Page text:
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Research into how prions act in the brain could hold the key to defeating diseases

Scientists at the University of Southampton are continuing their pioneering research into diseases such as Creutzfeld-Jakob Disease (CJD) and related conditions caused by tiny particles known as prions, thanks to a £300,000 grant from the Medical Research Council.

So far, there have been 148 deaths from confirmed or probable variant CJD (vCJD) in the UK. This is the human disease thought to be caused by eating food contaminated with prions that is also responsible for the epidemic of BSE or 'mad cow disease' in cattle.

Research has already found that the highly-infectious prions are misfolded proteins that spread rapidly in the brain and are very difficult to destroy. It is not known what causes the proteins to develop in this abnormal way and it is not known how they kill nerve cells in the brain. Professor Hugh Perry and colleagues of the University's School of Biological Sciences are examining exactly what makes particular nerve cells in the brain more susceptible to attack by prions.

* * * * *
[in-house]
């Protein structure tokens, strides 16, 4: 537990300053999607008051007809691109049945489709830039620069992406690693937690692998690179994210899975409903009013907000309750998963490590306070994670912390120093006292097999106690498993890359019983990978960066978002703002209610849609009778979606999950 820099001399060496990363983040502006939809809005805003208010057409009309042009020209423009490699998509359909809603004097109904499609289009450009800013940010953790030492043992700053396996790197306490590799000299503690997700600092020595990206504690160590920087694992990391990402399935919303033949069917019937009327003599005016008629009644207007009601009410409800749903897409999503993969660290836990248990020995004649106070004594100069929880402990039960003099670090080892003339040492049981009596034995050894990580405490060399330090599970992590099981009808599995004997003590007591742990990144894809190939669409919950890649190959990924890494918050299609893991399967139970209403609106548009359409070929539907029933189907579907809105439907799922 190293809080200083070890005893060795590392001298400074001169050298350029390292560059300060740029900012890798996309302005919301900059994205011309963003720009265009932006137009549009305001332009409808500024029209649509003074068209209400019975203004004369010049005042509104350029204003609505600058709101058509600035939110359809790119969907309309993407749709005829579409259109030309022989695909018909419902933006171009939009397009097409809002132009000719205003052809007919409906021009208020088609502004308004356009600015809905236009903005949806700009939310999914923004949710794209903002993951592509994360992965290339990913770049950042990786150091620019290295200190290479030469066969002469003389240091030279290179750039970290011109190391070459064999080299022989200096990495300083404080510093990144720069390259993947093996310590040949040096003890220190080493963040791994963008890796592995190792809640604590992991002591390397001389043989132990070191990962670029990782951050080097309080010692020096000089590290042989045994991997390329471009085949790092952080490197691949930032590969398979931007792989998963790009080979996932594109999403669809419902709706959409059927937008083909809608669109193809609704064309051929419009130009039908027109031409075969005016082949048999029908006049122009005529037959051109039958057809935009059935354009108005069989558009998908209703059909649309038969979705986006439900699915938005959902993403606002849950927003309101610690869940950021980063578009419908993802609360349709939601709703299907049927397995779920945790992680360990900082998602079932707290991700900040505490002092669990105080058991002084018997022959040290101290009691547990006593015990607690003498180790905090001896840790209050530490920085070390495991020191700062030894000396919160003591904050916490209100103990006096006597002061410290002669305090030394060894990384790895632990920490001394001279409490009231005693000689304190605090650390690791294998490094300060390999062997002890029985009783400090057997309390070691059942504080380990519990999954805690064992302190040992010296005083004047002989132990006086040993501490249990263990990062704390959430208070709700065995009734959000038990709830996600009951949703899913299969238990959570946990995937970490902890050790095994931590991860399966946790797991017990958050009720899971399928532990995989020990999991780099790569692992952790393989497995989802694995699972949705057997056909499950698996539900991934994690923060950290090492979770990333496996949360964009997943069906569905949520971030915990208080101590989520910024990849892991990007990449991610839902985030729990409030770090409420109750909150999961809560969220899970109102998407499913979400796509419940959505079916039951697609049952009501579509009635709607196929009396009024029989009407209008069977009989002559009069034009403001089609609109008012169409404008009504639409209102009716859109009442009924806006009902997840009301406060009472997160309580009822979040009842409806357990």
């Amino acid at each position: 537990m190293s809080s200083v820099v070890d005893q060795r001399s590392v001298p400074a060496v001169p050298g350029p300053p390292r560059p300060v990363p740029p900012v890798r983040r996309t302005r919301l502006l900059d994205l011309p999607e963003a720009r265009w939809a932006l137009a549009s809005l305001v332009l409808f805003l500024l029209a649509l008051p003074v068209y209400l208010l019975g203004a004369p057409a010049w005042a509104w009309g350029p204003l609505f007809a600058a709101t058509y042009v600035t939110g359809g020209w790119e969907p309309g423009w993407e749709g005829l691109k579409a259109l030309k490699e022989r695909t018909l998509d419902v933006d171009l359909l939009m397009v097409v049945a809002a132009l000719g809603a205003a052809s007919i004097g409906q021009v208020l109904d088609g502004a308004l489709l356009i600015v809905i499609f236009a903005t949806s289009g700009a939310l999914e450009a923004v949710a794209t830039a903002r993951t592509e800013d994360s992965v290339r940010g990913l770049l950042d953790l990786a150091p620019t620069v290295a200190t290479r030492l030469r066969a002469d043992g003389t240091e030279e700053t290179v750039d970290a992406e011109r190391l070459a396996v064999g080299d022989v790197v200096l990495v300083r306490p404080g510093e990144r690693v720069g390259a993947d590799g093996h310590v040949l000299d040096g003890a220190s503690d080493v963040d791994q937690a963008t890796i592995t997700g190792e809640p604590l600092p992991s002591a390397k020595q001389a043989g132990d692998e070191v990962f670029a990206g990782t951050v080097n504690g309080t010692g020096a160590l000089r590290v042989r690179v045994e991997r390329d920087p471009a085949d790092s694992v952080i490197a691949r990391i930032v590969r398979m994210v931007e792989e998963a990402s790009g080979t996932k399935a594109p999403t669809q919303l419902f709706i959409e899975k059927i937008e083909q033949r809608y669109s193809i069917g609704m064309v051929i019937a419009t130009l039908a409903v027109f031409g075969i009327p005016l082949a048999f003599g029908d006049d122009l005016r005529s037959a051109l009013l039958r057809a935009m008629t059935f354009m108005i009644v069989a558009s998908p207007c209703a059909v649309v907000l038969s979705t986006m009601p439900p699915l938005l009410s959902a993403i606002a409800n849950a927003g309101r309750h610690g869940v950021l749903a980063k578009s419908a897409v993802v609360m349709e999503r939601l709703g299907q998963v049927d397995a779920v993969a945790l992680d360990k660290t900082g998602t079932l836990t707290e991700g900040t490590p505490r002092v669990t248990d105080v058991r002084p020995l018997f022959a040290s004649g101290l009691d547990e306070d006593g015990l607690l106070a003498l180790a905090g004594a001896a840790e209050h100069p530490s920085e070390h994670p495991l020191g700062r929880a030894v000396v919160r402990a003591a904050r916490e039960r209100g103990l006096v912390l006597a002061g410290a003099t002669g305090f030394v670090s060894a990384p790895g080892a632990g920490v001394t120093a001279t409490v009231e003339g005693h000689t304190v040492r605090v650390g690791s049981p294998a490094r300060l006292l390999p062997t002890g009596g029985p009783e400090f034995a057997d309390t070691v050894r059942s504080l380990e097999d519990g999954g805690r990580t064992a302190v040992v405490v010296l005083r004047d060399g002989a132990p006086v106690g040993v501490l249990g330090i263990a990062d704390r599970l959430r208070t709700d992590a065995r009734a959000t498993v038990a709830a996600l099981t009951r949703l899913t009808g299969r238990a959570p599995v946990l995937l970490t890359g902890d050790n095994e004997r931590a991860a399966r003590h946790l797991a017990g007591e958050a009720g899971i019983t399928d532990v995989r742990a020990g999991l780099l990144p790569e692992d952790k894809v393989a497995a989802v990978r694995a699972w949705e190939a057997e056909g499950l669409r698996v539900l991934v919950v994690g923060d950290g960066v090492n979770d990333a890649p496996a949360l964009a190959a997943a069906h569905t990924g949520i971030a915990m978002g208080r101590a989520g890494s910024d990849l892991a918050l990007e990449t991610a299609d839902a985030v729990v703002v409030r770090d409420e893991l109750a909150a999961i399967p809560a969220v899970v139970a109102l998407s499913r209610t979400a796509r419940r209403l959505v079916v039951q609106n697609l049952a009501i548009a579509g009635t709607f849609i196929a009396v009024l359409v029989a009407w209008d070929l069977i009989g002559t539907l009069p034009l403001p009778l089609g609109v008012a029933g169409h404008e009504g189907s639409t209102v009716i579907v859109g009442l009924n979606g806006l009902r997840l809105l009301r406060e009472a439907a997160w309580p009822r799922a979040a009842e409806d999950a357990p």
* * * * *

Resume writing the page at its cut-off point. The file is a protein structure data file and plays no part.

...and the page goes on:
'We are looking ultimately at ways of early detection and diagnosis so effective treatment can begin as soon as possible,' said Professor Perry. 'There is much we do not know about prions and prion diseases but our research teams are following several lines of investigation.'

Prion diseases are extremely complex and understanding their pathways and mechanisms remains a real challenge. The illnesses are fatal and once ill, patients deteriorate rapidly. There is currently no simple and accurate way to diagnose types of prion disease such as vCJD, no effective way of managing or treating patients and no cure is yet in sight.

Estimates of the numbers of people at risk from primary exposure to meat infected products and possible risk from secondary exposure, for example through blood transfusion, are still being debated and recalculated as new research adds new knowledge and information to the overall picture.


Source:The University of Southampton

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